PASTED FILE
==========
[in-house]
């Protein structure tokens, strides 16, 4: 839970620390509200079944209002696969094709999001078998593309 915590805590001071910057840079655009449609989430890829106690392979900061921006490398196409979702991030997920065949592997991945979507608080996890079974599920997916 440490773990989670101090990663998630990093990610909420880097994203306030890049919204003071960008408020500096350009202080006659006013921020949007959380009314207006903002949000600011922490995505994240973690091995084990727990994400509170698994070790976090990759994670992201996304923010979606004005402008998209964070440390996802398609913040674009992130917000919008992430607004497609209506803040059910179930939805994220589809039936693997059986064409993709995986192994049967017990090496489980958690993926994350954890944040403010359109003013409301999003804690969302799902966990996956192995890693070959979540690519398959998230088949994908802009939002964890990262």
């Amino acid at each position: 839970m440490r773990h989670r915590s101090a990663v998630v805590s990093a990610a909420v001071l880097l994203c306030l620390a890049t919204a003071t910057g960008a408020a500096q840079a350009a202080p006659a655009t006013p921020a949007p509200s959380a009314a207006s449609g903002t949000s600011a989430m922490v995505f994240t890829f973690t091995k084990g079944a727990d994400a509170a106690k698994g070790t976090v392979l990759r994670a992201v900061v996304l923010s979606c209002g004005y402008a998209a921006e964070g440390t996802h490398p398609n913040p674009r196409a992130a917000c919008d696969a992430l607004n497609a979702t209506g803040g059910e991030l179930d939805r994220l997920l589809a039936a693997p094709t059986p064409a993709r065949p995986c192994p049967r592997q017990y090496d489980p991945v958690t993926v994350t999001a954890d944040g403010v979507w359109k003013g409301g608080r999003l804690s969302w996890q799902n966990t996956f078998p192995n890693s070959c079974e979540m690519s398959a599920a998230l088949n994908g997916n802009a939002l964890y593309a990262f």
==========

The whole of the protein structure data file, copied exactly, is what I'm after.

[in-house]
């Protein structure tokens, strides 16, 4: 839970620390509200079944209002696969094709999001078998593309 915590805590001071910057840079655009449609989430890829106690392979900061921006490398196409979702991030997920065949592997991945979507608080996890079974599920997916 440490773990989670101090990663998630990093990610909420880097994203306030890049919204003071960008408020500096350009202080006659006013921020949007959380009314207006903002949000600011922490995505994240973690091995084990727990994400509170698994070790976090990759994670992201996304923010979606004005402008998209964070440390996802398609913040674009992130917000919008992430607004497609209506803040059910179930939805994220589809039936693997059986064409993709995986192994049967017990090496489980958690993926994350954890944040403010359109003013409301999003804690969302799902966990996956192995890693070959979540690519398959998230088949994908802009939002964890990262």
């Amino acid at each position: 839970m440490r773990h989670r915590s101090a990663v998630v805590s990093a990610a909420v001071l880097l994203c306030l620390a890049t919204a003071t910057g960008a408020a500096q840079a350009a202080p006659a655009t006013p921020a949007p509200s959380a009314a207006s449609g903002t949000s600011a989430m922490v995505f994240t890829f973690t091995k084990g079944a727990d994400a509170a106690k698994g070790t976090v392979l990759r994670a992201v900061v996304l923010s979606c209002g004005y402008a998209a921006e964070g440390t996802h490398p398609n913040p674009r196409a992130a917000c919008d696969a992430l607004n497609a979702t209506g803040g059910e991030l179930d939805r994220l997920l589809a039936a693997p094709t059986p064409a993709r065949p995986c192994p049967r592997q017990y090496d489980p991945v958690t993926v994350t999001a954890d944040g403010v979507w359109k003013g409301g608080r999003l804690s969302w996890q799902n966990t996956f078998p192995n890693s070959c079974e979540m690519s398959a599920a998230l088949n994908g997916n802009a939002l964890y593309a990262f």